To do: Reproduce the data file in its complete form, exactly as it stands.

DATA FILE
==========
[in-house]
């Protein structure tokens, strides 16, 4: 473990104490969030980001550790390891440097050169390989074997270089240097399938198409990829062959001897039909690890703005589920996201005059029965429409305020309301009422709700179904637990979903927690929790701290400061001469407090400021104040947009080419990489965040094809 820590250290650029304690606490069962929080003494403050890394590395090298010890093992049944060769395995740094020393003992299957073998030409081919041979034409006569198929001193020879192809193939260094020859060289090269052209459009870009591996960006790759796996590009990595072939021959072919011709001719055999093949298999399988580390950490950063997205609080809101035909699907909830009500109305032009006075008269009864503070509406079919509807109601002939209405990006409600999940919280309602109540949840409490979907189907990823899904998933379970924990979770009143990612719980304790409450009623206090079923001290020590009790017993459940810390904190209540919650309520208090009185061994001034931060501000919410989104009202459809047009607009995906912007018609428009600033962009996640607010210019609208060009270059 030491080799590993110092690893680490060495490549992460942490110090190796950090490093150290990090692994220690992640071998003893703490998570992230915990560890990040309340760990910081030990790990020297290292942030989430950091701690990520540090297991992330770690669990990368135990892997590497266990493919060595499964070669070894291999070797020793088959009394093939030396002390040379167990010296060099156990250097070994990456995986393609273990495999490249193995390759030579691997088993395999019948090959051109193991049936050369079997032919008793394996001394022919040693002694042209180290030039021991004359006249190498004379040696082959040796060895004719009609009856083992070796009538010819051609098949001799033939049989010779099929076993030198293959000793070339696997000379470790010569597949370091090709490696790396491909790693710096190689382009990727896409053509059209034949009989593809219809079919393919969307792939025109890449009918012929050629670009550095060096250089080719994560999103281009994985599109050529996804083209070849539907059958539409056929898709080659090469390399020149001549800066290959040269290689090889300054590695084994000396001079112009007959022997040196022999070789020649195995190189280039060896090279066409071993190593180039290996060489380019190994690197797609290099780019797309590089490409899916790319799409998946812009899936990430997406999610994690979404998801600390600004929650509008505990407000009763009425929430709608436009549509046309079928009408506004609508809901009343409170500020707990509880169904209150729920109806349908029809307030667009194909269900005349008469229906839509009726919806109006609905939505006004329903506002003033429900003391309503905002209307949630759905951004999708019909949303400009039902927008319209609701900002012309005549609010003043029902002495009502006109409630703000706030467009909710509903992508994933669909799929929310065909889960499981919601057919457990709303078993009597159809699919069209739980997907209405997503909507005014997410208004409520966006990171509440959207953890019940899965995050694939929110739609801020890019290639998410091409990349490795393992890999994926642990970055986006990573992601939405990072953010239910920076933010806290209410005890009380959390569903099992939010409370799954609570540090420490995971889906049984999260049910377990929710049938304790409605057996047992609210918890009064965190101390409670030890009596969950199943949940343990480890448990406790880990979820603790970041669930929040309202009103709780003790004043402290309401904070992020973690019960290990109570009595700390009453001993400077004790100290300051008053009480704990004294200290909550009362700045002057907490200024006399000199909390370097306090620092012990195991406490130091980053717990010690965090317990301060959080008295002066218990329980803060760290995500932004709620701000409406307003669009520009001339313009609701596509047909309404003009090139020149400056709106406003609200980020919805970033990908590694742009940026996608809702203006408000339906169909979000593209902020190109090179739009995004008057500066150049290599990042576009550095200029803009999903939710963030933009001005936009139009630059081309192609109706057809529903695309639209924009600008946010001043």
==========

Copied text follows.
[in-house]
């Protein structure tokens, strides 16, 4: 473990104490969030980001550790390891440097050169390989074997270089240097399938198409990829062959001897039909690890703005589920996201005059029965429409305020309301009422709700179904637990979903927690929790701290400061001469407090400021104040947009080419990489965040094809 820590250290650029304690606490069962929080003494403050890394590395090298010890093992049944060769395995740094020393003992299957073998030409081919041979034409006569198929001193020879192809193939260094020859060289090269052209459009870009591996960006790759796996590009990595072939021959072919011709001719055999093949298999399988580390950490950063997205609080809101035909699907909830009500109305032009006075008269009864503070509406079919509807109601002939209405990006409600999940919280309602109540949840409490979907189907990823899904998933379970924990979770009143990612719980304790409450009623206090079923001290020590009790017993459940810390904190209540919650309520208090009185061994001034931060501000919410989104009202459809047009607009995906912007018609428009600033962009996640607010210019609208060009270059 030491080799590993110092690893680490060495490549992460942490110090190796950090490093150290990090692994220690992640071998003893703490998570992230915990560890990040309340760990910081030990790990020297290292942030989430950091701690990520540090297991992330770690669990990368135990892997590497266990493919060595499964070669070894291999070797020793088959009394093939030396002390040379167990010296060099156990250097070994990456995986393609273990495999490249193995390759030579691997088993395999019948090959051109193991049936050369079997032919008793394996001394022919040693002694042209180290030039021991004359006249190498004379040696082959040796060895004719009609009856083992070796009538010819051609098949001799033939049989010779099929076993030198293959000793070339696997000379470790010569597949370091090709490696790396491909790693710096190689382009990727896409053509059209034949009989593809219809079919393919969307792939025109890449009918012929050629670009550095060096250089080719994560999103281009994985599109050529996804083209070849539907059958539409056929898709080659090469390399020149001549800066290959040269290689090889300054590695084994000396001079112009007959022997040196022999070789020649195995190189280039060896090279066409071993190593180039290996060489380019190994690197797609290099780019797309590089490409899916790319799409998946812009899936990430997406999610994690979404998801600390600004929650509008505990407000009763009425929430709608436009549509046309079928009408506004609508809901009343409170500020707990509880169904209150729920109806349908029809307030667009194909269900005349008469229906839509009726919806109006609905939505006004329903506002003033429900003391309503905002209307949630759905951004999708019909949303400009039902927008319209609701900002012309005549609010003043029902002495009502006109409630703000706030467009909710509903992508994933669909799929929310065909889960499981919601057919457990709303078993009597159809699919069209739980997907209405997503909507005014997410208004409520966006990171509440959207953890019940899965995050694939929110739609801020890019290639998410091409990349490795393992890999994926642990970055986006990573992601939405990072953010239910920076933010806290209410005890009380959390569903099992939010409370799954609570540090420490995971889906049984999260049910377990929710049938304790409605057996047992609210918890009064965190101390409670030890009596969950199943949940343990480890448990406790880990979820603790970041669930929040309202009103709780003790004043402290309401904070992020973690019960290990109570009595700390009453001993400077004790100290300051008053009480704990004294200290909550009362700045002057907490200024006399000199909390370097306090620092012990195991406490130091980053717990010690965090317990301060959080008295002066218990329980803060760290995500932004709620701000409406307003669009520009001339313009609701596509047909309404003009090139020149400056709106406003609200980020919805970033990908590694742009940026996608809702203006408000339906169909979000593209902020190109090179739009995004008057500066150049290599990042576009550095200029803009999903939710963030933009001005936009139009630059081309192609109706057809529903695309639209924009600008946010001043």